Bahrain is a socially liberal state, but many Bahrainis are conservative. Respect local traditions, customs, laws and religions at all times and be aware of your actions to ensure that they don’t offend, especially during the holy month of Ramadan and Shia religious festivals. Bahrainis observe some religious anniversaries that may not be celebrated in neighbouring Gulf countries.
Dress conservatively in public places, especially religious sites.
Don’t bring video cassettes or DVDs into the country. They may be withheld on arrival at the airport.
Homosexual behaviour is illegal.
Always carry identification. You might be asked to produce it at any time.
Travel on the main routes during daylight hours is generally orderly. There are some police checkpoints on some area. In September 2012 the Ministry for the Interior issued a warning about explosive devices on major highways. Don’t approach or touch any suspect item; move away from it and call the police on 999 or 8000 8008.
Protests take place regularly, and may include attempts to disrupt traffic, burning tyres, throwing Molotov cocktails and the possible use of improvised explosive devices. There are sometimes clashes between government security forces and protesters. While there have been no direct threats or attacks on Foreign nationals so far, you should be aware of your surroundings, take care in public places and on the roads, and avoid village hotspots. If you encounter a large public gathering, leave the area immediately.
If you need emergency medical assistance during your trip, dial 999 and ask for an ambulance. You should contact your insurance/medical assistance company promptly if you are referred to a medical facility for treatment.
Fortunately, the crime rate is very low in Bahrain. But, it is still advisable to take certain safety precautions while enjoying Bahrain. Keep valuables locked up, as theft occurs there just as it does everywhere. Around 50% of total population are expatriates, who live in Bahrain, and thousands more visit each year. Most visits are trouble free. Female visitors should take care when travelling alone at night. You should use one of the reputable taxi companies.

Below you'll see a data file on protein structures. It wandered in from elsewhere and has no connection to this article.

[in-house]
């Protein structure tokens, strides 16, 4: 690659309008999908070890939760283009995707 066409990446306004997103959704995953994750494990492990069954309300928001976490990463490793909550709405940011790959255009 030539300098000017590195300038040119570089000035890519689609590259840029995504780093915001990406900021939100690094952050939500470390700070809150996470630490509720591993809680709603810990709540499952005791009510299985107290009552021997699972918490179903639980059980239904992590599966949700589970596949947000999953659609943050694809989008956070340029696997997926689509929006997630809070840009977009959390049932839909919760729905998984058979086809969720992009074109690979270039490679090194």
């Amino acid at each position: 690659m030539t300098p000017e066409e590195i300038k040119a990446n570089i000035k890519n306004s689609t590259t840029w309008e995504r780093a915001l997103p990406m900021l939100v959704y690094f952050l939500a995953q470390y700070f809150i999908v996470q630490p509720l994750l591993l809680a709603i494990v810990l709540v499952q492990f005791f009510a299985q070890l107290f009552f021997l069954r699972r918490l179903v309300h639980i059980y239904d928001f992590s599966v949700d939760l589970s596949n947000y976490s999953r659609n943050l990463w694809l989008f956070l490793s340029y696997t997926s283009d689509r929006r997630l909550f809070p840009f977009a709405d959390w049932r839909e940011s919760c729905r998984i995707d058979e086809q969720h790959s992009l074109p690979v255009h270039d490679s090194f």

You should have valid driving Licence to drive in Bahrain, you should get an International Driving Permit. Bahrain operates a zero tolerance to drink-driving. If you are caught you will be arrested and put in the drivers prison. Your case will not be heard until the next working day. First time offenders will have to pay a minimum BD.1000 fine and could be banned from driving in Bahrain. Visitors from Saudi Arabia will subject to the same punishment but with the addition of a driving ban there also. For repeat offenders the fine and ban will be more serious.
You may face lengthy security checks on arrival at Bahrain airport.
Although alcohol is available at Bahrain airport, security officers and airline staff deal firmly with passengers believed to be drunk - even those who are in transit through the airport. You may be denied boarding, detained and fined.
Take care when travelling by Dhow. The safety of these vessels may not be up to standards. Make sure life jackets are available.
Many areas of the Gulf are highly sensitive. Vessels entering these areas have been detained and inspected, and there have been occasional arrests. Make careful enquiries before entering these waters or visiting ports.
Regional tensions may affect your route. Vessels operating in the Gulf of Oman, Northern Arabian Sea, Gulf of Aden and Bab El Mandeb regions may be at increased risk of maritime attack.
You must have legal status in Bahrain when you leave. You may be prevented from leaving Bahrain if you are subject to a travel ban, involved in legal proceedings, have unpaid debt, or are a child subject to a custody dispute. You can be fined if you overstay or fail to extend your legal residency.